Corn opened lower Oct. 14 and traded with red ink for the session. The lower overnight trade and the negative outside markets pressured the market. The negative USDA report continued to pressure the market during the session. But the market did firm up later in the session from the strength in the soybeans.
Soybeans started the week with strong gains with most of the support spilling over from a sharply lower U.S. dollar. Light support came from general buying of commodities after France and Germany agreed to terms to contain the euro zone crises. Technical buying added support as traders tried to correct an oversold market condition.
The Oct. 11 session had soybeans opening higher with support coming from USDA’s export inspections report. The report indicated the return of China to the U.S. soybean market as some of last week’s soybean shipments were sent to China. This had traders thinking China soon will be returning to the U.S. soybean market to cover needs. There even were unconfirmed rumors that China was in overnight and bought 6 to 8 cargoes of U.S. soybeans. The buying was enough to help push soybeans into buy stops, which in turn only accelerated session gains.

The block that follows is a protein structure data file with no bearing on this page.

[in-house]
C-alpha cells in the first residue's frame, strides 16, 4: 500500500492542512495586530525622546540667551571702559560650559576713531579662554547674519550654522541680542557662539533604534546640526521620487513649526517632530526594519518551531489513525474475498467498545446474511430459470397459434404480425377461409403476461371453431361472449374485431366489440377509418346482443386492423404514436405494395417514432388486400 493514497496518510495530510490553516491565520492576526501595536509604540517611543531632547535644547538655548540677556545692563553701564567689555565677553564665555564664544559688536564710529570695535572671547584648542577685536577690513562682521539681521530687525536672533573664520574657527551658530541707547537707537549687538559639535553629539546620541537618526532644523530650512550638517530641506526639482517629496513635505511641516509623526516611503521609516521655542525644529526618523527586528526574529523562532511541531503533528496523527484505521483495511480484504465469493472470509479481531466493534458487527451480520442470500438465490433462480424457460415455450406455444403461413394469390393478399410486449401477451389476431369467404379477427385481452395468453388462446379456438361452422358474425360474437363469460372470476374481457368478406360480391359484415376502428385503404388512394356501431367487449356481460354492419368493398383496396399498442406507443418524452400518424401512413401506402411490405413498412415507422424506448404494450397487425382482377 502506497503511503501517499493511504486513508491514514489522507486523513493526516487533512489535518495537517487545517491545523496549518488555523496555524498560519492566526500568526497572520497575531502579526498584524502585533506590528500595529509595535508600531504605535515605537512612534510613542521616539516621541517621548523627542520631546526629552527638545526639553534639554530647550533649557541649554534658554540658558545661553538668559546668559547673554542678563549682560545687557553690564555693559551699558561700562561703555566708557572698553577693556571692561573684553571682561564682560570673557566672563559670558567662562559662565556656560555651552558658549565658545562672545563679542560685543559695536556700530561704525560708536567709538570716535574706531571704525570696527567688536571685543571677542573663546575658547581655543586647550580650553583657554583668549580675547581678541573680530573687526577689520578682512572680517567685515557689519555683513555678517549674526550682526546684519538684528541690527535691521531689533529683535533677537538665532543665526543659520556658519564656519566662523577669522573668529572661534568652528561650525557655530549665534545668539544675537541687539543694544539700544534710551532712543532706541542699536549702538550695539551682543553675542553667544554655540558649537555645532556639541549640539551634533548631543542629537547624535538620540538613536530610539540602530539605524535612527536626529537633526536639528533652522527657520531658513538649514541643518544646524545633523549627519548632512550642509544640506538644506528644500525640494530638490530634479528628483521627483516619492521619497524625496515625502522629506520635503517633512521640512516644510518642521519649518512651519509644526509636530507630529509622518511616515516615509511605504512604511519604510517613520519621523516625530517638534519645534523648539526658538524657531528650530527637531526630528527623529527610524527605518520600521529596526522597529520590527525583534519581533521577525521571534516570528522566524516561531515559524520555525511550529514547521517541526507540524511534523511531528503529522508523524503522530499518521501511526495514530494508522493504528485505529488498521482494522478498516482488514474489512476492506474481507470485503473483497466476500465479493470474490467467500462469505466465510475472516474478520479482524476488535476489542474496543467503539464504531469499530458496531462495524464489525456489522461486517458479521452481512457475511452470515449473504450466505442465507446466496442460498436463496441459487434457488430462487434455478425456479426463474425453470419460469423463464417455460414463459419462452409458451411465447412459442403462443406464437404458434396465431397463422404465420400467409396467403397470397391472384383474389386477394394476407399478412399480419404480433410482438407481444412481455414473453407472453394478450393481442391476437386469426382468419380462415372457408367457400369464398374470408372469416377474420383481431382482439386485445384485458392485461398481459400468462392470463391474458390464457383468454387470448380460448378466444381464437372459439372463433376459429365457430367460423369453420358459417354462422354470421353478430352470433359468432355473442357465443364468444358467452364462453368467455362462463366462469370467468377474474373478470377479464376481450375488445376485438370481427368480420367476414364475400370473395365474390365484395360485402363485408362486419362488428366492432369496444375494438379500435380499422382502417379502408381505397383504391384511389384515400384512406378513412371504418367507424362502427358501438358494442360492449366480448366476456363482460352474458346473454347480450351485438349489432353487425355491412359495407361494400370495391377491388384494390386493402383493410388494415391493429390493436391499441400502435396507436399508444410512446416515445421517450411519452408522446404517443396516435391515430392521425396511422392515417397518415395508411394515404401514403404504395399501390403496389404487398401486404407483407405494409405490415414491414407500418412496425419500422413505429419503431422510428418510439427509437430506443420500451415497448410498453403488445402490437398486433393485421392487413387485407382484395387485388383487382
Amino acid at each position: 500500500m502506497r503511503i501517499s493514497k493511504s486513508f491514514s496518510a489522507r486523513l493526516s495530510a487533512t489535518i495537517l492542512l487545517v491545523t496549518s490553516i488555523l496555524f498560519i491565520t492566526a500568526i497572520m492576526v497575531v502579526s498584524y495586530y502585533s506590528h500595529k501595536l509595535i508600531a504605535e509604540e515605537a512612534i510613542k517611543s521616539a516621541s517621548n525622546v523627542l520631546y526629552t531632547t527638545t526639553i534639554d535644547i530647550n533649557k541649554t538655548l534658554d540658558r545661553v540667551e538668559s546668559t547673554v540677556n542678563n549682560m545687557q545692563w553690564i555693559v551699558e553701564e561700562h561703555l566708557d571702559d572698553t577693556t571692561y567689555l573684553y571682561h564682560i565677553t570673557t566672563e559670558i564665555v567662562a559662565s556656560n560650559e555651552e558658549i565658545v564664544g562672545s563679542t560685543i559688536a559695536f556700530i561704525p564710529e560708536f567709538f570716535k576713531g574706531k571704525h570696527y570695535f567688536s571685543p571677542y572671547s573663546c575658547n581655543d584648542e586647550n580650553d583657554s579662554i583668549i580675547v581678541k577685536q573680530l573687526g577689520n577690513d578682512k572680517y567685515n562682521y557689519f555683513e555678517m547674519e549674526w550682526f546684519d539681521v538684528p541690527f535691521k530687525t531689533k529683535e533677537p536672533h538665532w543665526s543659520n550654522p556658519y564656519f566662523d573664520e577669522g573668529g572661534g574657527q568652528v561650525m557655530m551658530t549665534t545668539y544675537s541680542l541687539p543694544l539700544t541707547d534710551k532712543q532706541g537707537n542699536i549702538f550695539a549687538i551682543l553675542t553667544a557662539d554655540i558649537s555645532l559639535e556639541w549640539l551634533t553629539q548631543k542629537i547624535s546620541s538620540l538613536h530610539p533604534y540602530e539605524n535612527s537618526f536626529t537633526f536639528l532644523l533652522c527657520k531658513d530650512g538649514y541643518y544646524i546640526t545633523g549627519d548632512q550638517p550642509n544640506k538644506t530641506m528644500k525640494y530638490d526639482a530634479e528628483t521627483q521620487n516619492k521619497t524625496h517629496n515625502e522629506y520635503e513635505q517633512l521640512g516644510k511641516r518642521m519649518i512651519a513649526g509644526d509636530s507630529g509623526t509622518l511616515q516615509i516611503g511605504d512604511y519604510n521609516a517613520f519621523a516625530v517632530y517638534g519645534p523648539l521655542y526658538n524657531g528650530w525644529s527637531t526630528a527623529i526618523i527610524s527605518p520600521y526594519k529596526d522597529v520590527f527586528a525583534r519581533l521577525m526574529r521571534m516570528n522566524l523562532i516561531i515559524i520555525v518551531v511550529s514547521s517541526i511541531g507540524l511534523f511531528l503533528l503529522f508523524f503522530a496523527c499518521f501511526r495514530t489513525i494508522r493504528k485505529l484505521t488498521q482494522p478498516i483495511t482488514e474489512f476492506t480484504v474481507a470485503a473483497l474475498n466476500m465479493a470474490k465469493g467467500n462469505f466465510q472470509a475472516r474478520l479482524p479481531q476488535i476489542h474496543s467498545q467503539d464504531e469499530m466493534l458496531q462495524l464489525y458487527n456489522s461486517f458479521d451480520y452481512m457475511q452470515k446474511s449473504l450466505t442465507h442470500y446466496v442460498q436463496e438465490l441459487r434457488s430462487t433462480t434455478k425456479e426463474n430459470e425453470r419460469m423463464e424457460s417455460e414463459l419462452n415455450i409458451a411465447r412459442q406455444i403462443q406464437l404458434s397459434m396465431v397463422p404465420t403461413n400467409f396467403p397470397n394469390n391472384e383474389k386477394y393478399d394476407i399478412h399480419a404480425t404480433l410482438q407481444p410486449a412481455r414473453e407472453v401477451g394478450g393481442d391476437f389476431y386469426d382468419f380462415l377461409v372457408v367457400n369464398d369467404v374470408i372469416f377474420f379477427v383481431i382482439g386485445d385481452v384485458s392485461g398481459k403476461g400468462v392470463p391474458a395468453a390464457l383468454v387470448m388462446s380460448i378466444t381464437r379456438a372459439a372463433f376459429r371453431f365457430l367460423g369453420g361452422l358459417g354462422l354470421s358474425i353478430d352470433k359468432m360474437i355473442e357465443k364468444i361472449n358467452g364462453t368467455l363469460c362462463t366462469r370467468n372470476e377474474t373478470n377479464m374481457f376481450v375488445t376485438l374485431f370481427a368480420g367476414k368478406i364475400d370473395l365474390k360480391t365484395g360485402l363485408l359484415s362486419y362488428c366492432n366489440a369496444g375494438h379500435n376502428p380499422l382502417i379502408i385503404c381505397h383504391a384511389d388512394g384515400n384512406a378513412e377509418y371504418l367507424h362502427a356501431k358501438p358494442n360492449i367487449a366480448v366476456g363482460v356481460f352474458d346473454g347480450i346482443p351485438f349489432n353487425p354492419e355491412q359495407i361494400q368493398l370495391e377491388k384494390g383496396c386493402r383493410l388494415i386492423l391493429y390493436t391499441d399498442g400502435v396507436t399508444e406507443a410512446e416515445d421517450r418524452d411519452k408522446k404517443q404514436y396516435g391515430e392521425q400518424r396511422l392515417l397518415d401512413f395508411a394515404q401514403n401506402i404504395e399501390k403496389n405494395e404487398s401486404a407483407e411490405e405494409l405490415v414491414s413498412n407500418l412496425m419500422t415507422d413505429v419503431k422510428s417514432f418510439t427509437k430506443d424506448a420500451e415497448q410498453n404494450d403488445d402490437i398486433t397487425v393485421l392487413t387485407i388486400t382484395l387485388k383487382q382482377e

The Oct. 12 session had soybeans trading on both sides of the fence. USDA’s October supply and demand report was friendly to soybeans, but the bearishness of the report for corn and wheat overshadowed the friendliness to soybeans for most of the day. The soybean market was able to shake the bearishness off and recover to end the day with small gains. The report was helped out by a sharply lower U.S. dollar. In its October report, USDA cut soybean supply 35 million bushels by decreasing harvested acreage by 100,000 acres and yield by 0.3 bushel (25 million bushels) and by lowering beginning stocks 10 million bushels (September’s Quarterly Grains Stocks report). Use was adjusted by increasing residual 9 million bushels and reducing exports 40 million bushels for a net change in demand of 31 million bushels. Ending stocks ended up at 160 million bushels compared with 165 million bushels last month and from the average trade estimate of 181 million bushels.